Polycystic ovarian syndrome (PCOS) is a complex hormonal condition characterised by increased insulin and/or androgen (male hormone) levels. The direct cause of PCOS is unknown but it is thought to be multifactorial with family history, insulin resistance and lifestyle factors all contributing. ‘Polycystic’ literally translates as ‘many cysts’, however in the case of PCOS this really refers to there being many partially formed follicles on the ovaries, each containing an egg that rarely grows to maturity or becomes fertilised.
PCOS is one of the leading causes of infertility, affecting approximately 12-20% of women in their reproductive years (between late adolescence and menopause) - with about 70% of cases remaining undiagnosed.
Up to 1/3 of women may have polycystic ovaries seen on an ultrasound, but they do not all have the syndrome. To be diagnosed with PCOS, women need to have a hormonal imbalance and present with some of the symptoms listed below:
🩸 Irregular menstrual cycles/Amenorrhea (no periods)
👩🦰 Hirsutism – excessive facial or body hair growth (or both)
👩🦲 Alopecia – thinning hair or baldness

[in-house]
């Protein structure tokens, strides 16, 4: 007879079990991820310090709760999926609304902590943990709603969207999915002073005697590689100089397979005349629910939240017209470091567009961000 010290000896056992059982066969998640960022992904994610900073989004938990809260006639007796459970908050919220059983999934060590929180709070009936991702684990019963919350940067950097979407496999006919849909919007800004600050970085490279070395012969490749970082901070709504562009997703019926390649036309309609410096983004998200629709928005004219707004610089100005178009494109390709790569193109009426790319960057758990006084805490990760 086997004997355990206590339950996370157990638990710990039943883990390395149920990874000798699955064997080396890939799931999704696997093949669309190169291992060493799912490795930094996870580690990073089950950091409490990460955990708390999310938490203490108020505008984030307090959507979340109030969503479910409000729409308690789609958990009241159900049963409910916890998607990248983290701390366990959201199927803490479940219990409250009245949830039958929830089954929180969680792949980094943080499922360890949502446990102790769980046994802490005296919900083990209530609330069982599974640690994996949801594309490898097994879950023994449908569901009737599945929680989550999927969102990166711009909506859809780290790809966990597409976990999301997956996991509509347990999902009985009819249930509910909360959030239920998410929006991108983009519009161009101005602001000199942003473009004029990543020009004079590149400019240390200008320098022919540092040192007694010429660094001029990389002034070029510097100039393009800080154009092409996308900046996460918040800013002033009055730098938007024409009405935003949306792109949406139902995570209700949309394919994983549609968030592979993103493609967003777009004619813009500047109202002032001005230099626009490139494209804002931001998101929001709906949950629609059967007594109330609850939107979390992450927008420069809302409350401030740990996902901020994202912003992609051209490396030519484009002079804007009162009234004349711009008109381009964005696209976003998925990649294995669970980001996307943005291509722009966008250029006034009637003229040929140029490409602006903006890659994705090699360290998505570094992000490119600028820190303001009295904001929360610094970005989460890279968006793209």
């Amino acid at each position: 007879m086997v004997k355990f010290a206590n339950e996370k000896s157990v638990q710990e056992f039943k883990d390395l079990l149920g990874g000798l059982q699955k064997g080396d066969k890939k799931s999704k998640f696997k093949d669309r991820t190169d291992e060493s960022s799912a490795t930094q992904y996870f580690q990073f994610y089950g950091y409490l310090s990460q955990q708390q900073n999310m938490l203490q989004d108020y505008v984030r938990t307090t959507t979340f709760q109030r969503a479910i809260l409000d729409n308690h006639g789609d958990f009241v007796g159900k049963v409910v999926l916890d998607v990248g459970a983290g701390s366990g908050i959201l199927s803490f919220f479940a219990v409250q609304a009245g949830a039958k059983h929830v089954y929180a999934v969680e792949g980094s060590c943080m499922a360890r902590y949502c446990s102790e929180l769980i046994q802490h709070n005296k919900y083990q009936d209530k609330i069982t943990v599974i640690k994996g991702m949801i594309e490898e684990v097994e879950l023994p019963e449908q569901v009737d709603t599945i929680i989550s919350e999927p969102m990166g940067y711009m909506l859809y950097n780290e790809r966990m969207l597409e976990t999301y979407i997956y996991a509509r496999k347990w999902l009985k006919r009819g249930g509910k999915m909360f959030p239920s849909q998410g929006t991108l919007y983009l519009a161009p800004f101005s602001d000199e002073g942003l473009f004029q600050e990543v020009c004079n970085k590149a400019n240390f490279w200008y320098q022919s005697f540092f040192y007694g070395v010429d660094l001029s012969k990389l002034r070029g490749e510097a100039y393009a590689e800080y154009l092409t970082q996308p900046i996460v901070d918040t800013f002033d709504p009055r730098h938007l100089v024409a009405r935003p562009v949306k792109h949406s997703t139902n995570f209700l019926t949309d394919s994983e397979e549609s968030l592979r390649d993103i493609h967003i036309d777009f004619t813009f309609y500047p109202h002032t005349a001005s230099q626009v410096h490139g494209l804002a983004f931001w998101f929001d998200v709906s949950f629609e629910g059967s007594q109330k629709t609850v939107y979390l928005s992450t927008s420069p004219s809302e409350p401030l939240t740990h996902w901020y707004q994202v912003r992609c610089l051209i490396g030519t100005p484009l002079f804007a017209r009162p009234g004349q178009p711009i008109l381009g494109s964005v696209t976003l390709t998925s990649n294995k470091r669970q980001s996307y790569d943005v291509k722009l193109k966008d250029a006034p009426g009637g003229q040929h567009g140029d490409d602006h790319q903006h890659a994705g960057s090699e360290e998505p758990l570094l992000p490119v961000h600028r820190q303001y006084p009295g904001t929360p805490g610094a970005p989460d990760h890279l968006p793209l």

🤰 Reduced fertility (difficulty falling pregnant)
🤷♀️ Mood changes (including anxiety and depression)
⚖️ Easy weight gain/difficulty losing weight
🥱 Sleep Apnoea
Women with PCOS also have a higher risk than other women of developing health problems such as:
• Type 2 Diabetes • High Cholesterol • Heart Disease • Endometrial Cancer
The diagnosis of PCOS is usually difficult because there is a wide range of symptoms and you don't have to have them all. In order to diagnose you, your doctor will talk to you about your symptoms as well as send you for the following tests:
• Blood Tests
* To check hormone levels (such as testosterone)
* To check cholesterol and glucose levels in the blood • Ultrasound Scan
* To look at the ovaries and check for cysts
Depending on the symptoms you experience, management of PCOS can include:
🍏 Healthy lifestyle modifications
🚴♀️ Weight reduction
💊 Medical treatment
PCOS is associated with several other health problems, and whilst it can’t be cured it most certainly can be managed! If you suspect that you may have PCOS seek help from your Dr and together you can find the way to best manage YOUR symptoms and avoid/minimise any long-term health risks!